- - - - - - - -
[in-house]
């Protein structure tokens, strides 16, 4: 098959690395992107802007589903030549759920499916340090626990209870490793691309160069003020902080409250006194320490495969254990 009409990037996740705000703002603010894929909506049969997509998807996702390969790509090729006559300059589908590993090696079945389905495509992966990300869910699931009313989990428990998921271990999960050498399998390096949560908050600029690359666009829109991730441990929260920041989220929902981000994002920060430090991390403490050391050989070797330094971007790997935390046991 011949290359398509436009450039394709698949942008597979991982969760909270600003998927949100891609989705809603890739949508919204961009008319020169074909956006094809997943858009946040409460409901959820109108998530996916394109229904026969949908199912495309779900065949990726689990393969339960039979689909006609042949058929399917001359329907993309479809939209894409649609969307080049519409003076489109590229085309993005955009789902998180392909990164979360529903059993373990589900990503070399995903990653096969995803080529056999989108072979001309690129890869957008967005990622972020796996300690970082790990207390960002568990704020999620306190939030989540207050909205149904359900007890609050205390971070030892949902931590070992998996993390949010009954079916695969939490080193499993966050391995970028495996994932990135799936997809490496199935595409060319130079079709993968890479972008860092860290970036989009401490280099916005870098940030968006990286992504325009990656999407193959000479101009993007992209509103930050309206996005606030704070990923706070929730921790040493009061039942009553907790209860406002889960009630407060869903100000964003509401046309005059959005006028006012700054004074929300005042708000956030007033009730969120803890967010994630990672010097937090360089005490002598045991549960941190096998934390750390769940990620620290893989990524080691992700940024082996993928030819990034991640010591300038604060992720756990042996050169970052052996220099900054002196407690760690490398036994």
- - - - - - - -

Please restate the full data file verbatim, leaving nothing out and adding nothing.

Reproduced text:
[in-house]
């Protein structure tokens, strides 16, 4: 098959690395992107802007589903030549759920499916340090626990209870490793691309160069003020902080409250006194320490495969254990 009409990037996740705000703002603010894929909506049969997509998807996702390969790509090729006559300059589908590993090696079945389905495509992966990300869910699931009313989990428990998921271990999960050498399998390096949560908050600029690359666009829109991730441990929260920041989220929902981000994002920060430090991390403490050391050989070797330094971007790997935390046991 011949290359398509436009450039394709698949942008597979991982969760909270600003998927949100891609989705809603890739949508919204961009008319020169074909956006094809997943858009946040409460409901959820109108998530996916394109229904026969949908199912495309779900065949990726689990393969339960039979689909006609042949058929399917001359329907993309479809939209894409649609969307080049519409003076489109590229085309993005955009789902998180392909990164979360529903059993373990589900990503070399995903990653096969995803080529056999989108072979001309690129890869957008967005990622972020796996300690970082790990207390960002568990704020999620306190939030989540207050909205149904359900007890609050205390971070030892949902931590070992998996993390949010009954079916695969939490080193499993966050391995970028495996994932990135799936997809490496199935595409060319130079079709993968890479972008860092860290970036989009401490280099916005870098940030968006990286992504325009990656999407193959000479101009993007992209509103930050309206996005606030704070990923706070929730921790040493009061039942009553907790209860406002889960009630407060869903100000964003509401046309005059959005006028006012700054004074929300005042708000956030007033009730969120803890967010994630990672010097937090360089005490002598045991549960941190096998934390750390769940990620620290893989990524080691992700940024082996993928030819990034991640010591300038604060992720756990042996050169970052052996220099900054002196407690760690490398036994």